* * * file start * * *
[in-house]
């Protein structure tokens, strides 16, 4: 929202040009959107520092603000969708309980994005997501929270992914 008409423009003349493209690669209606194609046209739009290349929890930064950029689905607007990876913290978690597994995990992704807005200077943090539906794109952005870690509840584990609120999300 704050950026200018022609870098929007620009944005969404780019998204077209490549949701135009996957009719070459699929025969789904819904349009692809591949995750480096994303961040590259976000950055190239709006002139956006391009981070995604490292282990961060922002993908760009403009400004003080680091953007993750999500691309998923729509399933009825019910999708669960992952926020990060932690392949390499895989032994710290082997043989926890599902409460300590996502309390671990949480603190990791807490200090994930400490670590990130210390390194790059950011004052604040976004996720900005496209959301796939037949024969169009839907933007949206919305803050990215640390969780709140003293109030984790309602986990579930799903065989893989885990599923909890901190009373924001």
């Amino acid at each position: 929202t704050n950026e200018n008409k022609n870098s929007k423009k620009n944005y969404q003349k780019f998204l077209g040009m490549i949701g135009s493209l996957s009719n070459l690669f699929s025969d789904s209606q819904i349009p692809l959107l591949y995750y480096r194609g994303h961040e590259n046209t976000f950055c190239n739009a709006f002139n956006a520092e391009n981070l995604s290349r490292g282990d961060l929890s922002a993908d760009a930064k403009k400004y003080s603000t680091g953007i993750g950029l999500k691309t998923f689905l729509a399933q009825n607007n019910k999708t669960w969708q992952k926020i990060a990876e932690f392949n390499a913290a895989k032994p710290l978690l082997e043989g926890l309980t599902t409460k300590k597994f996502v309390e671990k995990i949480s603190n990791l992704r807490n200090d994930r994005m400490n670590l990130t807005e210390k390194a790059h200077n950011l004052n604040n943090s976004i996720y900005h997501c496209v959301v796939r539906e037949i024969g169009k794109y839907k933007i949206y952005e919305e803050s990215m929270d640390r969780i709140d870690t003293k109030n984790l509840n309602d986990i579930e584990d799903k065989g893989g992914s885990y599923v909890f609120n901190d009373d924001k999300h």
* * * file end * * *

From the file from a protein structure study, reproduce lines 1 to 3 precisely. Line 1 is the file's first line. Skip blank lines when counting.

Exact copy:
[in-house]
């Protein structure tokens, strides 16, 4: 929202040009959107520092603000969708309980994005997501929270992914 008409423009003349493209690669209606194609046209739009290349929890930064950029689905607007990876913290978690597994995990992704807005200077943090539906794109952005870690509840584990609120999300 704050950026200018022609870098929007620009944005969404780019998204077209490549949701135009996957009719070459699929025969789904819904349009692809591949995750480096994303961040590259976000950055190239709006002139956006391009981070995604490292282990961060922002993908760009403009400004003080680091953007993750999500691309998923729509399933009825019910999708669960992952926020990060932690392949390499895989032994710290082997043989926890599902409460300590996502309390671990949480603190990791807490200090994930400490670590990130210390390194790059950011004052604040976004996720900005496209959301796939037949024969169009839907933007949206919305803050990215640390969780709140003293109030984790309602986990579930799903065989893989885990599923909890901190009373924001």
């Amino acid at each position: 929202t704050n950026e200018n008409k022609n870098s929007k423009k620009n944005y969404q003349k780019f998204l077209g040009m490549i949701g135009s493209l996957s009719n070459l690669f699929s025969d789904s209606q819904i349009p692809l959107l591949y995750y480096r194609g994303h961040e590259n046209t976000f950055c190239n739009a709006f002139n956006a520092e391009n981070l995604s290349r490292g282990d961060l929890s922002a993908d760009a930064k403009k400004y003080s603000t680091g953007i993750g950029l999500k691309t998923f689905l729509a399933q009825n607007n019910k999708t669960w969708q992952k926020i990060a990876e932690f392949n390499a913290a895989k032994p710290l978690l082997e043989g926890l309980t599902t409460k300590k597994f996502v309390e671990k995990i949480s603190n990791l992704r807490n200090d994930r994005m400490n670590l990130t807005e210390k390194a790059h200077n950011l004052n604040n943090s976004i996720y900005h997501c496209v959301v796939r539906e037949i024969g169009k794109y839907k933007i949206y952005e919305e803050s990215m929270d640390r969780i709140d870690t003293k109030n984790l509840n309602d986990i579930e584990d799903k065989g893989g992914s885990y599923v909890f609120n901190d009373d924001k999300h």